But even the best-behaved dog can grow restless. And you’ll give your pup a better shot at success when dining out if you make the experience familiar and enjoyable.
“I love teaching dogs to lay on a small mat, such as ones that P.L.A.Y.® sells that are small enough to roll up and bring on our adventures,” Ellis shares. “It’s easy to teach this and useful when dining at a cafe, as you can ask your pup to go relax on his mat—a behavior he knows because you practiced at home first.”
Another pro tip from Ellis: Your dog is more likely to relax if they’ve worked off extra energy before your outing. So take them on a walk before you ask them to sit still for an extended period of time.
Don’t Feed From the Table
Want a quick way to undo some of your pup’s great training? Feed them from the table.
It can be tempting to share a small treat with your dog, especially if they’ve been good. But don’t let it come from the table, cautions Gore.
“Dogs are very smart,” she warns. “They’ll quickly learn that these situations mean a possible paycheck for them, and the associated behaviors may ensue—like begging!”
Don’t mind those puppy dog eyes staring intently at you and your plate? Even if you think it’s cute, the people at the next table might not.
“Dogs should never see these outings as an opportunity to eat,” Coates says. “The last thing you want is for your dog to start bothering other patrons.”
To reduce the likelihood of begging and scrounging, Coates recommends feeding your dog before you take them out. Ellis suggests packing a treat like a bully stick to make the experience more pleasurable. And if it’s hot outside, don’t forget to bring a small bowl and some water.
That Doggy Bag Is Just for You
Need another reason not to feed your dog table scraps? Even your leftovers can be a problem. Many popular human foods are hazardous to your dog’s health. And guessing what’s in restaurant food can be tricky, as menus don’t typically include full ingredient lists.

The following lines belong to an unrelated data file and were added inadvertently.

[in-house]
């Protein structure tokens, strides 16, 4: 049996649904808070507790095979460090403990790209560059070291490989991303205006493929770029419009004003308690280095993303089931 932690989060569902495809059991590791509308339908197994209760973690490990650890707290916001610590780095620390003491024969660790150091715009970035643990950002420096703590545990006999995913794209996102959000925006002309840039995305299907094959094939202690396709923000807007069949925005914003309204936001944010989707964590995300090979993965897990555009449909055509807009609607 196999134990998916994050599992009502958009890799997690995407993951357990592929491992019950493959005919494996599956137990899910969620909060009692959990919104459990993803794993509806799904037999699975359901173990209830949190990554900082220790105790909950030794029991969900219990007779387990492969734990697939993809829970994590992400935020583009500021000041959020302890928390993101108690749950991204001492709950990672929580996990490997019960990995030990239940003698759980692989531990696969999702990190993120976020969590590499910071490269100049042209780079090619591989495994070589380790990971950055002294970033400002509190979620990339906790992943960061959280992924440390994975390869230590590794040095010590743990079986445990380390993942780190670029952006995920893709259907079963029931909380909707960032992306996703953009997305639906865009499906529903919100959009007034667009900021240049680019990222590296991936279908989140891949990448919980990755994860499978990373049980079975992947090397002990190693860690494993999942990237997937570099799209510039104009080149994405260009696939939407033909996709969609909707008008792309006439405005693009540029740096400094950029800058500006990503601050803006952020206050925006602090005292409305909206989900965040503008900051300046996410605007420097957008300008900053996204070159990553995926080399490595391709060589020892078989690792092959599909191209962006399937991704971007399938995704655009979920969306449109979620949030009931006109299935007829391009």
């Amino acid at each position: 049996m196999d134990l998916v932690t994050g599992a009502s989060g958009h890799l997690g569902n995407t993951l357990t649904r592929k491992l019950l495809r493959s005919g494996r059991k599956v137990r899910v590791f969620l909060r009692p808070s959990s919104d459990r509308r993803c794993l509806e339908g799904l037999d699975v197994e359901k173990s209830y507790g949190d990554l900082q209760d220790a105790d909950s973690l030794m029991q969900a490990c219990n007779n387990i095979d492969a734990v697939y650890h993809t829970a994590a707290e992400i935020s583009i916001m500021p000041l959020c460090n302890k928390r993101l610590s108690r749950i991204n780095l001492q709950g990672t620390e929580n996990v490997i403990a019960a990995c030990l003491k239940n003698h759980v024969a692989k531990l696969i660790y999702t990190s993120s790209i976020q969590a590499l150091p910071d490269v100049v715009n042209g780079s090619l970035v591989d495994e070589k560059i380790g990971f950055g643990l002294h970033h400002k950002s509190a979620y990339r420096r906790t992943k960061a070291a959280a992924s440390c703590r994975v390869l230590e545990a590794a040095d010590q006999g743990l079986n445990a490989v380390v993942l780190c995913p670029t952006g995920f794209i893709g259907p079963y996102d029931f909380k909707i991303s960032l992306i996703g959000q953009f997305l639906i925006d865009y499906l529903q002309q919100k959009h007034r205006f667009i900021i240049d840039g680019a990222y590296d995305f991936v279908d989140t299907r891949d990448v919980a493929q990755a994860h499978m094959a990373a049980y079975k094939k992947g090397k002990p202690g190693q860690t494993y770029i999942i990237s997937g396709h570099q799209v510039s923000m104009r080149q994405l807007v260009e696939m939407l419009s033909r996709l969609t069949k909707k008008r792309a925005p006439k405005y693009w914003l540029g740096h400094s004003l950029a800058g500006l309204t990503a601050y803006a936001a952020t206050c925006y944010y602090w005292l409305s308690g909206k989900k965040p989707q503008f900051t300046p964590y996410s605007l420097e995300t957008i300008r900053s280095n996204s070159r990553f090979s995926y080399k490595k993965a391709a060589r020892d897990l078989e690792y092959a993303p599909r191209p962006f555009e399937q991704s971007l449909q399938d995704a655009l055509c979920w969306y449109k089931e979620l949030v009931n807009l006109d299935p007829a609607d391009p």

“Some common human foods should be avoided because they can cause sensitivity, throw the system off balance or become toxic in quantity,” Gore explains.
Chocolate, onions, garlic, grapes, raisins, and the sugar substitute xylitol are all foods dogs should avoid, says Coates. Reflecting on other restaurant foods that pose a risk for your pup, Ellis adds alcohol, avocados, coffee, mushrooms, walnuts and candy to this do-not-feed list.
It’s not just about avoiding foods that could be toxic—there’s also the issue of allergies.
Soy, wheat and animal products such as eggs, dairy, beef, lamb, pork, rabbit and fish are some of the common sources of canine allergies, she says. Concerned about potential allergies? Ellis recommends running an at-home allergy test designed for dogs.
Teach Old Dogs New Tricks
Some dogs may be better suited for dining out than others, at least initially.
But don’t forget: “It’s never too late to start training and bringing your pup on adventures with you,” Ellis says. “I have a feeling you’ll both enjoy the process and adventures you’ll have.”
So what are you waiting for? Pack some water, a chew toy and your pup’s favorite mat—and go explore some dog-friendly spots.